RICHARD V. LEE, M.D.; GORAN ENHORNING, M.D.
To the editor: Messerli and associates (1) document physiologic differences in mild essential hypertension between men and women, without mentioning the perturbations in cardiovascular physiology unique to women—namely, pregnancy and the syndromes of preeclampsia. Normal gestation decreases peripheral vascular resistance and increases circulating blood volume. Recent reports (2, 3) indicate a role for insulin resistance and hyperinsulinemia in the pathogenesis of essential hypertension. Adipose tissue, greater in women than in men, contributes to insulin resistance. Mammalian pregnancy produces placentally mediated insulin resistance, and pregnancy-associated hypertension is commoner in women with gestational diabetes. However, pregnancy-associated hypertension spontaneously occurs only in bipeds,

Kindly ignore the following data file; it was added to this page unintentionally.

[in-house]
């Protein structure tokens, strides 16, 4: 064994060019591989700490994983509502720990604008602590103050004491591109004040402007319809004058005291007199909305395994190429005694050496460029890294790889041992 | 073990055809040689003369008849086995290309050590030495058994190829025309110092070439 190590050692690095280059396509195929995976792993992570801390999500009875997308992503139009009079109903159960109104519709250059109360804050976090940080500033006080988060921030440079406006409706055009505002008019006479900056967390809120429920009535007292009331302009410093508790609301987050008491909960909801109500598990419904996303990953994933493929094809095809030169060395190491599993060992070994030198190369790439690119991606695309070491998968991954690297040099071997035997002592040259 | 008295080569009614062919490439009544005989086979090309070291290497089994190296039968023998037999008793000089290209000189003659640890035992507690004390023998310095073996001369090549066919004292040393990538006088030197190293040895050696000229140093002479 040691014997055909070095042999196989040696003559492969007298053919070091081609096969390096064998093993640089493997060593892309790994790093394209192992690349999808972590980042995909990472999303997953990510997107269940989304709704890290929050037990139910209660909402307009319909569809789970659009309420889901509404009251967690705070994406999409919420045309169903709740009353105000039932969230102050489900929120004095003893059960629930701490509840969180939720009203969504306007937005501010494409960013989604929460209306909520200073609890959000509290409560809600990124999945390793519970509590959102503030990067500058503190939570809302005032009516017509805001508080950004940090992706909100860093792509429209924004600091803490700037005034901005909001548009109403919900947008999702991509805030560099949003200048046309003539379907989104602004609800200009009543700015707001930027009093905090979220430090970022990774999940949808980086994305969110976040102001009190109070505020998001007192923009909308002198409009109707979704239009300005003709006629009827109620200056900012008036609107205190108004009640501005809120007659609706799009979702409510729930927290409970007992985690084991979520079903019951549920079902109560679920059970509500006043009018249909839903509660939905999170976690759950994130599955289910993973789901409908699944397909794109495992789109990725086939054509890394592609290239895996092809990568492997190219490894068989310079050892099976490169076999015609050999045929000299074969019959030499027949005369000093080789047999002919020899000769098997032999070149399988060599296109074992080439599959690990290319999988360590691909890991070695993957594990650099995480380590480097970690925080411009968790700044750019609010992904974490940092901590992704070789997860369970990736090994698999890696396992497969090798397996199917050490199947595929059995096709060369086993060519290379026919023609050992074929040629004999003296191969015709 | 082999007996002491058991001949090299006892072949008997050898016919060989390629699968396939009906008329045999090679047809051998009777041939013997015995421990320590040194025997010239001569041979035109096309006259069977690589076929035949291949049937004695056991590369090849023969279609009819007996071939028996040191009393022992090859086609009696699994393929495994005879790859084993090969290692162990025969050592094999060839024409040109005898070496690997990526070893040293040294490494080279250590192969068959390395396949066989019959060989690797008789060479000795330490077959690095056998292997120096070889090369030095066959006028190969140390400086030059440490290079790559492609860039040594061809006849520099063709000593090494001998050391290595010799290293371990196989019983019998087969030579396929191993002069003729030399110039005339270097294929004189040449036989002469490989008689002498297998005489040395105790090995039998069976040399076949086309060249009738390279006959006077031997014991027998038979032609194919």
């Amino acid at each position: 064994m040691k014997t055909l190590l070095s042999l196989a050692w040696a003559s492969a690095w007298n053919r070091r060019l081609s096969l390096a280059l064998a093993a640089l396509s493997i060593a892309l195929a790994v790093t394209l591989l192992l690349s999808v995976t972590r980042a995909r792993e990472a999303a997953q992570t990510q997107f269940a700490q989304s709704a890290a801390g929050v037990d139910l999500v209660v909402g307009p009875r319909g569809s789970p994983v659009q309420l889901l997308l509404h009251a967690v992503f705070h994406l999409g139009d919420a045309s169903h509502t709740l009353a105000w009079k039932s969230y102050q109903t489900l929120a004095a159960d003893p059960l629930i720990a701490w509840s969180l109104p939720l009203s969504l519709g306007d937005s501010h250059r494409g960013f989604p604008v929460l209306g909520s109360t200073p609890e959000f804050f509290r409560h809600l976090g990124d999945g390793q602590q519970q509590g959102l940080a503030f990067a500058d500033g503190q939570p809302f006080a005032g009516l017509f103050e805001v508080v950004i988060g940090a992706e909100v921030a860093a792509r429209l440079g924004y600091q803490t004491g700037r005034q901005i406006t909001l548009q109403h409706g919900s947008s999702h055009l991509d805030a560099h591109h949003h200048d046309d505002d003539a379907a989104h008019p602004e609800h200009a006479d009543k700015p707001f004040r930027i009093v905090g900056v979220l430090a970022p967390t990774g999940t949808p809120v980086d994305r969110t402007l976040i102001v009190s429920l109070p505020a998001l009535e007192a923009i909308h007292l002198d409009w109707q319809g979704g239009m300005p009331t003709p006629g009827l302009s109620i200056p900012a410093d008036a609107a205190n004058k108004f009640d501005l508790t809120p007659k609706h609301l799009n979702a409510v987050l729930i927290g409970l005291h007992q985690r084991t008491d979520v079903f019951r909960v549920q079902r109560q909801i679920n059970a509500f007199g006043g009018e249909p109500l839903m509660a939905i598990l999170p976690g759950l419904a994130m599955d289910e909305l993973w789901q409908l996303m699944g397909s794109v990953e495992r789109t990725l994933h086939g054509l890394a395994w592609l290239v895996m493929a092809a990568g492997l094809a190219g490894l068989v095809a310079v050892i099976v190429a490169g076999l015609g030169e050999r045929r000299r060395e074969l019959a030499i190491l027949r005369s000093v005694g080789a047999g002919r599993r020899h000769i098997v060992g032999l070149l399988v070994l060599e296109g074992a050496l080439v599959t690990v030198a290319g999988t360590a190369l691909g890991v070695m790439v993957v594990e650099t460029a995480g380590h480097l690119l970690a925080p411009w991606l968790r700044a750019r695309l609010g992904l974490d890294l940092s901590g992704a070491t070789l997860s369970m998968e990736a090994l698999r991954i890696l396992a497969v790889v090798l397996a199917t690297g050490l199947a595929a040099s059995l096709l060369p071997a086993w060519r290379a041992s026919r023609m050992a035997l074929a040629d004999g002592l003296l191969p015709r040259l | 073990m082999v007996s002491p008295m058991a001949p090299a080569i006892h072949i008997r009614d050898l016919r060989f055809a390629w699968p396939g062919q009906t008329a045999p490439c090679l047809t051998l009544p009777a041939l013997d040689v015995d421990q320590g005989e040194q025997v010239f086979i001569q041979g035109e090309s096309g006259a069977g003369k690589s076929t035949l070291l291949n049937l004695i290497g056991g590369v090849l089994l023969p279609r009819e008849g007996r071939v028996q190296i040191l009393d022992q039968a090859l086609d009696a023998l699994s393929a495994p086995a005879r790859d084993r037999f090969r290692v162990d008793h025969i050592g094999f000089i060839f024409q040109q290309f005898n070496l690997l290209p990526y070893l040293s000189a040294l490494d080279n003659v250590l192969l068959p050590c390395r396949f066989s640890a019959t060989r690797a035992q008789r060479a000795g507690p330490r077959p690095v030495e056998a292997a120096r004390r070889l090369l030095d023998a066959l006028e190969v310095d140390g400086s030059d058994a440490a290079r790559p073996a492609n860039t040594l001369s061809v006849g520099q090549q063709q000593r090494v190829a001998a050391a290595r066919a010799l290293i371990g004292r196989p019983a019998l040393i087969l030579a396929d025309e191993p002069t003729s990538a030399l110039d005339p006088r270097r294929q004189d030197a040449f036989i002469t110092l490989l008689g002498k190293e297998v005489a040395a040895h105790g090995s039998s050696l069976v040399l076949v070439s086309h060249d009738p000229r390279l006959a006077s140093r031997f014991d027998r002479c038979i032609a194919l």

RICHARD V. LEE, GORAN ENHORNING. Essential Hypertension in Men and Women. Ann Intern Med. 1988;108:148. doi: 10.7326/0003-4819-108-1-148_1
Download citation file:
Published: Ann Intern Med. 1988;108(1):148.
Copyright © 2017 American College of Physicians. All Rights Reserved.
Print ISSN: 0003-4819 | Online ISSN: 1539-3704
Conditions of Use